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Statement On All Wales Youth Offending Strategy Group

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Jane Hutt, Minister for Health and Social Services
I am very glad to have this opportunity to make a statement on the work of the Youth Offending Strategy Group, and the responsibilities, which it undertakes on behalf of this Assembly.

Any child or young person who becomes involved in trouble with the law both faces and produces a series of difficulties.

While most of such behaviour is relatively trivial and transient, it does produce an immediate impact upon local communities and individuals.

It quite certainly has a direct impact upon the lives of the children themselves, and upon their families.  And, as many of you will know, children and young people who come to the attention of the police are, by a considerable majority, drawn from backgrounds where the basic ingredients of a law-abiding life – an education or a job, a decent home and someone to take a positive interest in you as an individual – are missing.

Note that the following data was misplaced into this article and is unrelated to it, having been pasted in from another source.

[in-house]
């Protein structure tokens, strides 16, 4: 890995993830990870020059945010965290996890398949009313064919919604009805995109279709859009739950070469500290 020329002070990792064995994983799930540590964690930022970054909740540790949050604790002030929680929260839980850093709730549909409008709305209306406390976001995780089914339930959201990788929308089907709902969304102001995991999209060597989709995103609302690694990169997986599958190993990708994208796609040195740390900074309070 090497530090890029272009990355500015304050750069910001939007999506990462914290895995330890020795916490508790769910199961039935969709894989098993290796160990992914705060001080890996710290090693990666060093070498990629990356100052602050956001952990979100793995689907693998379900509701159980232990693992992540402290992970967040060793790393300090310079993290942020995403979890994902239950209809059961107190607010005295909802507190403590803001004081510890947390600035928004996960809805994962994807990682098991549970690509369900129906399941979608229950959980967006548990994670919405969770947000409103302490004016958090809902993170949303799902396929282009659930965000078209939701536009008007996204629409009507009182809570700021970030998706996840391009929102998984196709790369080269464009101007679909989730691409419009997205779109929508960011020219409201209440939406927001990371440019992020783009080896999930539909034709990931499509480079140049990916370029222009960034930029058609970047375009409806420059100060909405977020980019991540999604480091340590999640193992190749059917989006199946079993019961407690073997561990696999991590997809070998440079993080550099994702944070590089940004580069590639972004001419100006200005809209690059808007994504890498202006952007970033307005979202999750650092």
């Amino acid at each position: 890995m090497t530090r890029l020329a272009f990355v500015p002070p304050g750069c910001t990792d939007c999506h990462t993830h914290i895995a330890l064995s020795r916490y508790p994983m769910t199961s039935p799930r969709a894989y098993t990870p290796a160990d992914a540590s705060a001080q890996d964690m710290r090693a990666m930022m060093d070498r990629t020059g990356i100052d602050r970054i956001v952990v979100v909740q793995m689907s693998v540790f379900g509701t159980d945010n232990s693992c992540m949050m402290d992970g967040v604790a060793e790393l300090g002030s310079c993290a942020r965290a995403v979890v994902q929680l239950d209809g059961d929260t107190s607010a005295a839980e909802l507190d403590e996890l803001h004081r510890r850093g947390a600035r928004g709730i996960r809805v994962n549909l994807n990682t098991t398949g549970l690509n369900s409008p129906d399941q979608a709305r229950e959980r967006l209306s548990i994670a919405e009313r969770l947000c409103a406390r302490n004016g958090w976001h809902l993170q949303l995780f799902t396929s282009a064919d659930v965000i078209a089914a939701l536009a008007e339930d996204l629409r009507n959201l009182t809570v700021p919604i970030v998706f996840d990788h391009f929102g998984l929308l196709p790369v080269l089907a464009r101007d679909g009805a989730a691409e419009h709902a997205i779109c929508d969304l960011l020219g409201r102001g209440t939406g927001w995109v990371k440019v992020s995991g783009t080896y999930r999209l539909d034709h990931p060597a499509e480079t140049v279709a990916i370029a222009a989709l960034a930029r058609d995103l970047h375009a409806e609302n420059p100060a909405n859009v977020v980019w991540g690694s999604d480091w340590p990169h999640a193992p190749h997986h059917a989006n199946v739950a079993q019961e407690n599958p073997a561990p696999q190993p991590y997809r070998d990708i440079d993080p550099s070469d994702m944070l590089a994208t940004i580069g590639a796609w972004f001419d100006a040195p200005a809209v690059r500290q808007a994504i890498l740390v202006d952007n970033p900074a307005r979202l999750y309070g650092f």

Repairing the damage which trouble brings has a double benefit – it helps prevent that damage from spreading further within the lives of individual children and, in doing so, it provides the single most powerful crime prevention strategy available to us.  Children and young people who go on to commit offences into adulthood pose a substantial risk of becoming involved in both an escalating number of crimes, and crimes of increasing seriousness.

Whatever we are able to do at this stage in their lives is an investment we make on behalf of the whole community, and the future safety of us all.

The Home Office and the Youth Justice Board for England and Wales have an important role to play in this effort.  They are responsible for all legislation, advice and guidance relating to the criminal justice aspects of this subject.  The Assembly however also has a vital interest from the perspective of giving young people the best possible start in life, and ensuring that they have a positive stake in society.  That is why, at this early stage in their lives, the Welsh Assembly Government’s approach is to see this as a problem of children who have become caught up in crime, rather than as one of criminals who happen to be children.  While criminal justice is not a subject devolved to the Assembly, social welfare, health, education, training and community regeneration do certainly come within our field of responsibilities and that is where our effort is best directed.